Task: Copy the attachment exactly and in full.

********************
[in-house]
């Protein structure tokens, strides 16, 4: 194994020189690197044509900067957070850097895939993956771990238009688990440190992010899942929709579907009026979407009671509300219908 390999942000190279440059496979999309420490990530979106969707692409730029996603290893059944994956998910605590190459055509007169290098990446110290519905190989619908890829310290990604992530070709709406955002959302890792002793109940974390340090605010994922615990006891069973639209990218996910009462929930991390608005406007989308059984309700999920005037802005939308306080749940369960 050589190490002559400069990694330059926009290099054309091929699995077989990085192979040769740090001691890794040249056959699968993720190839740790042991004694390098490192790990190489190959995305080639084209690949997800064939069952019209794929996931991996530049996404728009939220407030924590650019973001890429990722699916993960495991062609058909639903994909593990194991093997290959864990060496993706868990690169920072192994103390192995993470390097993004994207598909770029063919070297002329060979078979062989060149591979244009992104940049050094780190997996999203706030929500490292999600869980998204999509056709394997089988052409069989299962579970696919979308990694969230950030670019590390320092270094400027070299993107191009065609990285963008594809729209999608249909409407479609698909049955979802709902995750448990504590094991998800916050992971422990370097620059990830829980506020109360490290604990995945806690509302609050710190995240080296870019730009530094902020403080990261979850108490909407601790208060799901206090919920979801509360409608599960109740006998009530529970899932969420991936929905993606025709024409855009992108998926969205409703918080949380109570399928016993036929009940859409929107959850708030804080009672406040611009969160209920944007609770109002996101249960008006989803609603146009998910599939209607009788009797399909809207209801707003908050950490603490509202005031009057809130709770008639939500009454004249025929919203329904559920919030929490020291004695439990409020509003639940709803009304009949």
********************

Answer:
[in-house]
């Protein structure tokens, strides 16, 4: 194994020189690197044509900067957070850097895939993956771990238009688990440190992010899942929709579907009026979407009671509300219908 390999942000190279440059496979999309420490990530979106969707692409730029996603290893059944994956998910605590190459055509007169290098990446110290519905190989619908890829310290990604992530070709709406955002959302890792002793109940974390340090605010994922615990006891069973639209990218996910009462929930991390608005406007989308059984309700999920005037802005939308306080749940369960 050589190490002559400069990694330059926009290099054309091929699995077989990085192979040769740090001691890794040249056959699968993720190839740790042991004694390098490192790990190489190959995305080639084209690949997800064939069952019209794929996931991996530049996404728009939220407030924590650019973001890429990722699916993960495991062609058909639903994909593990194991093997290959864990060496993706868990690169920072192994103390192995993470390097993004994207598909770029063919070297002329060979078979062989060149591979244009992104940049050094780190997996999203706030929500490292999600869980998204999509056709394997089988052409069989299962579970696919979308990694969230950030670019590390320092270094400027070299993107191009065609990285963008594809729209999608249909409407479609698909049955979802709902995750448990504590094991998800916050992971422990370097620059990830829980506020109360490290604990995945806690509302609050710190995240080296870019730009530094902020403080990261979850108490909407601790208060799901206090919920979801509360409608599960109740006998009530529970899932969420991936929905993606025709024409855009992108998926969205409703918080949380109570399928016993036929009940859409929107959850708030804080009672406040611009969160209920944007609770109002996101249960008006989803609603146009998910599939209607009788009797399909809207209801707003908050950490603490509202005031009057809130709770008639939500009454004249025929919203329904559920919030929490020291004695439990409020509003639940709803009304009949």